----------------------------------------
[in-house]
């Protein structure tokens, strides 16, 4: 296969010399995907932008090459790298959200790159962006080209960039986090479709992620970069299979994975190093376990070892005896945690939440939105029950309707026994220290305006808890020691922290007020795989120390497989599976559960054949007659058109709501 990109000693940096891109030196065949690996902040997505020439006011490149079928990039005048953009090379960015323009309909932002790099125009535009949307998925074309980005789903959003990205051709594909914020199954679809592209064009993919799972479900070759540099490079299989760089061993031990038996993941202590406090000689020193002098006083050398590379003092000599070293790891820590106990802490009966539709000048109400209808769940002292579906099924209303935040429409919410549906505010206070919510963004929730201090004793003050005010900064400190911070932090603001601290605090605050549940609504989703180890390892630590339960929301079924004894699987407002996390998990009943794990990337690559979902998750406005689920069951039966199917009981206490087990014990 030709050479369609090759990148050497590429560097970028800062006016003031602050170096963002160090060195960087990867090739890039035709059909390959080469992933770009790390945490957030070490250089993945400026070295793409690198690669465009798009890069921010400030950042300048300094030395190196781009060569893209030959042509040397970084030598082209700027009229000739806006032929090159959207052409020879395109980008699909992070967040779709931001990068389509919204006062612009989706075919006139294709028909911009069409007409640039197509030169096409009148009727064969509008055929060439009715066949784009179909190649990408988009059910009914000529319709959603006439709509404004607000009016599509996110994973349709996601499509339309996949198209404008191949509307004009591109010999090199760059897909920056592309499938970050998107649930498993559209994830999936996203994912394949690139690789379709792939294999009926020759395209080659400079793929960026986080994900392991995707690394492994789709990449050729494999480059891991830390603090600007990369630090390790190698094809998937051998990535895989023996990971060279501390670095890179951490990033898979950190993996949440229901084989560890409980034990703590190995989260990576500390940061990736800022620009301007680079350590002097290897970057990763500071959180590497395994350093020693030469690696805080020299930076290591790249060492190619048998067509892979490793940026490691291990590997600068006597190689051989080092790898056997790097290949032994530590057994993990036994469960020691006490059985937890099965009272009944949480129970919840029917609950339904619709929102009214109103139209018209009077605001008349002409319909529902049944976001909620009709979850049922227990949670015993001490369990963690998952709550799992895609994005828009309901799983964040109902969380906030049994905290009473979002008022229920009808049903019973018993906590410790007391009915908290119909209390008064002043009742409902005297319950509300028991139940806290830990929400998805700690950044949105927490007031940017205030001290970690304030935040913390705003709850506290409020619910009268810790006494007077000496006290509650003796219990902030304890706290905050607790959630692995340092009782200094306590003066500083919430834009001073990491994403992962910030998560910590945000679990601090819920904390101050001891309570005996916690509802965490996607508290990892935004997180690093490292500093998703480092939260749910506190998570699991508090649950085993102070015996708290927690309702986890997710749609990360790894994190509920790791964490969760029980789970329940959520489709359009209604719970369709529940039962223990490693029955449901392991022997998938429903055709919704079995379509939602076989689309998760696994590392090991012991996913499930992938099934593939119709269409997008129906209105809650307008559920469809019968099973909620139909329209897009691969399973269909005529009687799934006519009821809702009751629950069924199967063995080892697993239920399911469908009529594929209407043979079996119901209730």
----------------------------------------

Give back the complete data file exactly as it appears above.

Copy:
[in-house]
């Protein structure tokens, strides 16, 4: 296969010399995907932008090459790298959200790159962006080209960039986090479709992620970069299979994975190093376990070892005896945690939440939105029950309707026994220290305006808890020691922290007020795989120390497989599976559960054949007659058109709501 990109000693940096891109030196065949690996902040997505020439006011490149079928990039005048953009090379960015323009309909932002790099125009535009949307998925074309980005789903959003990205051709594909914020199954679809592209064009993919799972479900070759540099490079299989760089061993031990038996993941202590406090000689020193002098006083050398590379003092000599070293790891820590106990802490009966539709000048109400209808769940002292579906099924209303935040429409919410549906505010206070919510963004929730201090004793003050005010900064400190911070932090603001601290605090605050549940609504989703180890390892630590339960929301079924004894699987407002996390998990009943794990990337690559979902998750406005689920069951039966199917009981206490087990014990 030709050479369609090759990148050497590429560097970028800062006016003031602050170096963002160090060195960087990867090739890039035709059909390959080469992933770009790390945490957030070490250089993945400026070295793409690198690669465009798009890069921010400030950042300048300094030395190196781009060569893209030959042509040397970084030598082209700027009229000739806006032929090159959207052409020879395109980008699909992070967040779709931001990068389509919204006062612009989706075919006139294709028909911009069409007409640039197509030169096409009148009727064969509008055929060439009715066949784009179909190649990408988009059910009914000529319709959603006439709509404004607000009016599509996110994973349709996601499509339309996949198209404008191949509307004009591109010999090199760059897909920056592309499938970050998107649930498993559209994830999936996203994912394949690139690789379709792939294999009926020759395209080659400079793929960026986080994900392991995707690394492994789709990449050729494999480059891991830390603090600007990369630090390790190698094809998937051998990535895989023996990971060279501390670095890179951490990033898979950190993996949440229901084989560890409980034990703590190995989260990576500390940061990736800022620009301007680079350590002097290897970057990763500071959180590497395994350093020693030469690696805080020299930076290591790249060492190619048998067509892979490793940026490691291990590997600068006597190689051989080092790898056997790097290949032994530590057994993990036994469960020691006490059985937890099965009272009944949480129970919840029917609950339904619709929102009214109103139209018209009077605001008349002409319909529902049944976001909620009709979850049922227990949670015993001490369990963690998952709550799992895609994005828009309901799983964040109902969380906030049994905290009473979002008022229920009808049903019973018993906590410790007391009915908290119909209390008064002043009742409902005297319950509300028991139940806290830990929400998805700690950044949105927490007031940017205030001290970690304030935040913390705003709850506290409020619910009268810790006494007077000496006290509650003796219990902030304890706290905050607790959630692995340092009782200094306590003066500083919430834009001073990491994403992962910030998560910590945000679990601090819920904390101050001891309570005996916690509802965490996607508290990892935004997180690093490292500093998703480092939260749910506190998570699991508090649950085993102070015996708290927690309702986890997710749609990360790894994190509920790791964490969760029980789970329940959520489709359009209604719970369709529940039962223990490693029955449901392991022997998938429903055709919704079995379509939602076989689309998760696994590392090991012991996913499930992938099934593939119709269409997008129906209105809650307008559920469809019968099973909620139909329209897009691969399973269909005529009687799934006519009821809702009751629950069924199967063995080892697993239920399911469908009529594929209407043979079996119901209730």